New Video Game, Freshman Year, Allows Players to Experience How Sexual Harassment Feels
Some games you play just for fun. Others allow you to gain a new perspective. In Freshman Year, a short, free, online game programmed by Nina Freeman with art by Laura Knetzger, you are “Nina,” a freshman in college meeting up with some friends for drinks when things take an unexpected and upsetting turn.
Freshman Year takes about 10 minutes to play and basically consists of you clicking choices. The thing is, no matter what you choose – no matter what you wear, how many drinks you have, or whether or not you dance – the end result is the same. You end up being harassed by a bar’s bouncer. It’s a simple game that is nonetheless effective about getting right to the point, making the player feel off-kilter and unsure the entire time.
According to this profile in Mother Jones, Freeman talks about using video game programming as a way to process memories and feelings she’s struggling with:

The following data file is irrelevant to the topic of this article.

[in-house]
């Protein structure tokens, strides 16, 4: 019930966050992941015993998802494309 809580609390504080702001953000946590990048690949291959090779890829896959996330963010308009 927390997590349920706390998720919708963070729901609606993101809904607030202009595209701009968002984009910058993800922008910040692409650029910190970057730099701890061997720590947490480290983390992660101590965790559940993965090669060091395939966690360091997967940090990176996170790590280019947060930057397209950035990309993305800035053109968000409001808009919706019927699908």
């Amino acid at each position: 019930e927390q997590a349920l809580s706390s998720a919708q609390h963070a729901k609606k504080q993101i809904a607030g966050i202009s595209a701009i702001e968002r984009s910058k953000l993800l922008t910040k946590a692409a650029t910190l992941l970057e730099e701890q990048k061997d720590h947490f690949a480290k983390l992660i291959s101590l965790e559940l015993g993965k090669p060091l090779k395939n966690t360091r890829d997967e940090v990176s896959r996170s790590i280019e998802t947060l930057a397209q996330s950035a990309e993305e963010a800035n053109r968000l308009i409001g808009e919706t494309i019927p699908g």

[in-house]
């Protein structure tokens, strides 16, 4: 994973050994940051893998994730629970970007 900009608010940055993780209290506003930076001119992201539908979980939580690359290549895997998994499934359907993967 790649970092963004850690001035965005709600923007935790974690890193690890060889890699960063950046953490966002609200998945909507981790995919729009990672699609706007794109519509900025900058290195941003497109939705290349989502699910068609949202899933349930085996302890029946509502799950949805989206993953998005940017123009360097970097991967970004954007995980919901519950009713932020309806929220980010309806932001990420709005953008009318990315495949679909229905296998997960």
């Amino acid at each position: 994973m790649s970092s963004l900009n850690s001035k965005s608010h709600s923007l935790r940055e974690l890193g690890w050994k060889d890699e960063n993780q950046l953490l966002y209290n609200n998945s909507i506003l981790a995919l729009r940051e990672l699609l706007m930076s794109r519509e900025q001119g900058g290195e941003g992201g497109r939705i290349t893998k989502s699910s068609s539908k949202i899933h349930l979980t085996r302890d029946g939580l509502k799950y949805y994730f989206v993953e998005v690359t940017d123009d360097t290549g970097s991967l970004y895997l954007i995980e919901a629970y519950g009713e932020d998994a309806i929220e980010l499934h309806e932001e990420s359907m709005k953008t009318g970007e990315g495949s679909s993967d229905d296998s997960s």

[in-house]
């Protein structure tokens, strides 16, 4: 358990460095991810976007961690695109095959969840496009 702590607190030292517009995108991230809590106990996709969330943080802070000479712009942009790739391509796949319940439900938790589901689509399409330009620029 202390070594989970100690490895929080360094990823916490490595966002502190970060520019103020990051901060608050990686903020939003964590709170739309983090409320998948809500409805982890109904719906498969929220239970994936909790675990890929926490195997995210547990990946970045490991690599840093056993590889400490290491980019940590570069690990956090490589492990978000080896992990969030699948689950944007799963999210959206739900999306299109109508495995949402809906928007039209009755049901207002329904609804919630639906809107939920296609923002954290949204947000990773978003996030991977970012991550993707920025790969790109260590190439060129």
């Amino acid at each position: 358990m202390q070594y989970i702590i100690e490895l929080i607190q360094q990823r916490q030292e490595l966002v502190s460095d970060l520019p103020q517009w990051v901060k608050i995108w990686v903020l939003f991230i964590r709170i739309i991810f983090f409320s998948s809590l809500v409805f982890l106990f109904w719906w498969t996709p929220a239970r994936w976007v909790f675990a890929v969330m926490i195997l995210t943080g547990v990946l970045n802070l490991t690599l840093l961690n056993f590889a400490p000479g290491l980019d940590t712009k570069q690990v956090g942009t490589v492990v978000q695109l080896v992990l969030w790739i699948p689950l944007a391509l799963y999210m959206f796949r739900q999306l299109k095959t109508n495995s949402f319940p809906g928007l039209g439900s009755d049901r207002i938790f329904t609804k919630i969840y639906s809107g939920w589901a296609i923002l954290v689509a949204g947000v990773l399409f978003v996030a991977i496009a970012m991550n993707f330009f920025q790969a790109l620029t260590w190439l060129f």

Freeman—whose other games include Ladylike, which focuses on a 12-year-old girl with a hypercritical mother, and Cibele, which is about her experience of having sex for the first time—says she designs games for the same reason some people keep a diary. “I usually want to make games about memories that I have complex feelings about, that I don’t really understand and need to sit down with,” she says.
Freeman also understands that not everyone experiences things like harassment and abuse the same way, and wants to make it very clear that while she hopes others will get something out of her game, that it’s ultimately very personal:
“It’s obviously a game about sexual harassment, but I don’t want it to be a universal game about sexual harassment in general,” she says. “I always want to emphasize to people that this is just my experience.”
Having written and studied poetry, confessional writers like Elizabeth Bishop and Frank O’Hara inspired Freeman’s choice to make “games that help players try and get close to someone else’s lived experience.”